It is college football bowl season. There are many reasons to find college football despicable, ridiculous, and ludicrous, and bowl games are one of them. The games are played when the football players either should be with family or studying for finals. Most of the games are unexciting, meaningless affairs between teams that have been mediocre in the already too long regular college football season. Of course, this year the games are being played in mostly empty stadiums, but that is often true in other years, too. The games generate so little enthusiasm that the stadiums were mostly empty in past seasons. Only a handful of the many bowls produce excitement and get crowds.

The games, however, generate money. They are televised and they also draw a sponsor whose name makes it into the title of the bowl making for some strange sounding contests. I was reminded of this early this bowl season when I was flicking through ESPN and saw that the RoofClaim.com Boca Raton Bowl was on. (I have no idea who the teams were or what the outcome was, and I am willing to bet none of you do either.) I had never heard of RoofClaim.com before, and I still don’t know what it is, but I assume, but do not know, that it has some connection with Boca Raton, Florida.

My impression is that there are fewer bowl games this season compared to years past, but we still have some intriguing bowl names that raise questions. For example, this year there will be a Cheez-It Bowl and a Duke’s Mayo Bowl. I assume there will be normal football games at these events, but the title makes it seem as if there will be something like mud wrestling where the football will be played in fields covered in a yellow snack or in one of carefully prepared pimiento cheese and other mayonnaise-based delicacies. They might be fun to watch.

We will have a PlayStation Fiesta Bowl, and I can’t help wonder if this will be a real head knocking game or a virtual event. The Chick-fil-A Peach Bowl seems to be working against itself. Should I eat a chicken sandwich or the fruit? Or is the chain marketing a new culinary creation? And what should I make of this year’s R + L Carrier New Orleans Bowl, the SERVPRO First Responders Bowl, the TransPerfect Music City Bowl, the Vrbo Citrus Bowl, and the TaxSlayer Gator Bowl.

These names may have some appeal, but to me they don’t match the titles from olden days, which in this case means a few years ago—real classics like the Bad Boy Mowers Gasparilla Bowl and the San Diego County Credit Union Poinsettia Bowl. And of course, that all-time favorite, the Poulan Weed-Eater Independence Bowl.

In today’s world, however, we need not just create new names for bowl games, we need to rethink them to make them more interesting. I have a few suggestions.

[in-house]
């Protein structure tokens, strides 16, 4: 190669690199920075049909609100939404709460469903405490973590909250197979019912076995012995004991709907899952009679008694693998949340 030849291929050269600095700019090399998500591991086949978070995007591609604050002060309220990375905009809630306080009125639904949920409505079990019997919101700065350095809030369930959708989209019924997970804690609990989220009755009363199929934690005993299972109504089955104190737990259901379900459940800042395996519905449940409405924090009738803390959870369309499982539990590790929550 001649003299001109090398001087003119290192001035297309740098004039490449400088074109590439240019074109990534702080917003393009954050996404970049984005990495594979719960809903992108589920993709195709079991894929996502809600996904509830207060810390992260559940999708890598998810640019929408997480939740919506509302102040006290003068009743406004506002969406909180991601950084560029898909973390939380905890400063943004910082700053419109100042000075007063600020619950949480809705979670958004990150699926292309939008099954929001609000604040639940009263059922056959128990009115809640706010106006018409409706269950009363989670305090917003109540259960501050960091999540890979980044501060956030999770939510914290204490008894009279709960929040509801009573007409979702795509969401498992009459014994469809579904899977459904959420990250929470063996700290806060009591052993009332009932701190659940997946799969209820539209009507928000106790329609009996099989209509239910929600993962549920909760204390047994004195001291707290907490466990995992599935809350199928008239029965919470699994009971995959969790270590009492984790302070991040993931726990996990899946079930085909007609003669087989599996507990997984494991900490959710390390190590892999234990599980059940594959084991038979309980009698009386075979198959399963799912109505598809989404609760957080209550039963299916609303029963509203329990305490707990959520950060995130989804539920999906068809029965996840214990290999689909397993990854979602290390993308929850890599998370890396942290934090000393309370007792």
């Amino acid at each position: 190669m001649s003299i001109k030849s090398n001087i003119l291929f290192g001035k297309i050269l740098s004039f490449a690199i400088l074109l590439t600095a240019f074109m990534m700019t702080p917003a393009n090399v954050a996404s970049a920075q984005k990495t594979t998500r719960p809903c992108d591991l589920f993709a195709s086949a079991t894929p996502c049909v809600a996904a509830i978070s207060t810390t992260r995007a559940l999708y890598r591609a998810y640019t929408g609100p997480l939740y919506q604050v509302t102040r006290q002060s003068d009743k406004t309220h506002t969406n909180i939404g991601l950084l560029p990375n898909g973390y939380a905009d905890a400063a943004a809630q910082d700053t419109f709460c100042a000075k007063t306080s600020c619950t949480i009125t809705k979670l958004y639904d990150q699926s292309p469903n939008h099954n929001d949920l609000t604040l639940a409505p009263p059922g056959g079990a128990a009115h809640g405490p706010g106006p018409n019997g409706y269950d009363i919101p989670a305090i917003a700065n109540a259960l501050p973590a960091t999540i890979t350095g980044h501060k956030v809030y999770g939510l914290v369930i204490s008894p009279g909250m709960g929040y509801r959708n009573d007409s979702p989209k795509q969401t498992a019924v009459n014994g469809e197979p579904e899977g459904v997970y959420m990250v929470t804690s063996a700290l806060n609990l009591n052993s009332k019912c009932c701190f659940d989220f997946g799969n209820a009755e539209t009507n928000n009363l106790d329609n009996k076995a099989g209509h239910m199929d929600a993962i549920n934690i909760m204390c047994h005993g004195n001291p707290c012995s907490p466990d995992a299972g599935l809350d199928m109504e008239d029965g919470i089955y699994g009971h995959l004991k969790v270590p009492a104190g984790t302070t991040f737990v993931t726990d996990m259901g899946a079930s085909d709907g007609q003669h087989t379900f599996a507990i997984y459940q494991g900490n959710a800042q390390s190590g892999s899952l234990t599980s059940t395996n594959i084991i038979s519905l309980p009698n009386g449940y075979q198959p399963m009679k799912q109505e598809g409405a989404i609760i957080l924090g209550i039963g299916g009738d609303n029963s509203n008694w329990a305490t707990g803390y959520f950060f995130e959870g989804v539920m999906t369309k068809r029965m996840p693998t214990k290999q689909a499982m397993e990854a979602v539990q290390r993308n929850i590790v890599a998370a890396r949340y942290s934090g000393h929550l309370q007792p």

The Paul Manafort Ukraine Bowl. Instead of a fake-tasting sports drink, delicious borscht is poured over the head of the winning coach as  commentators read a lobbyist-written script, generating a huge bill, that Ukraine, not Russia, was the creator of the beet soup. At halftime, instead of marching bands, ostriches are paraded as well-connected people bid to have the best-looking birds made into jackets. The proceeds go to a “charity,” but no one knows what that means.

The Roger Stone WikiLeaks Bowl where it is mandatory to steal your opponent’s playbook. The game officials wear faux Saville Row clothes, and their every third pronouncement is a lie. The referee said it was a first down, but was it? Or was that a dirty trick?

The Rudy Giuliani Get-Even-Crazier Bowl. The teams get to make up their own rules for every play, but each is still doomed to failure. The field is delineated with hair dye, and the game is played in a warm climate. As the temperature begins to rise, the lines run and form Rorschach tests.

The Smartmatic Hugo Chavez Venezuela Bowl. Even though there is no such game, OAN, Newsmax, and Fox are heavily bidding on it with Fox planning on Maria Bartiromo doing the play by play, which would be her first real journalism in years.

The Dominion Voting Systems Bowl where 47.3% of the spectators believe that every time their team scores the scoreboard adds even more points to the opponent’s total.

The Donald Suck-Up Swamp Bowl. Played in a foul-smelling bog that many spectators pretend not to see or care about, each player drawing a penalty can beseech a man with orange hair sitting behind a tiny table by saying “Pardon me” in hopes of having the offense forgiven.

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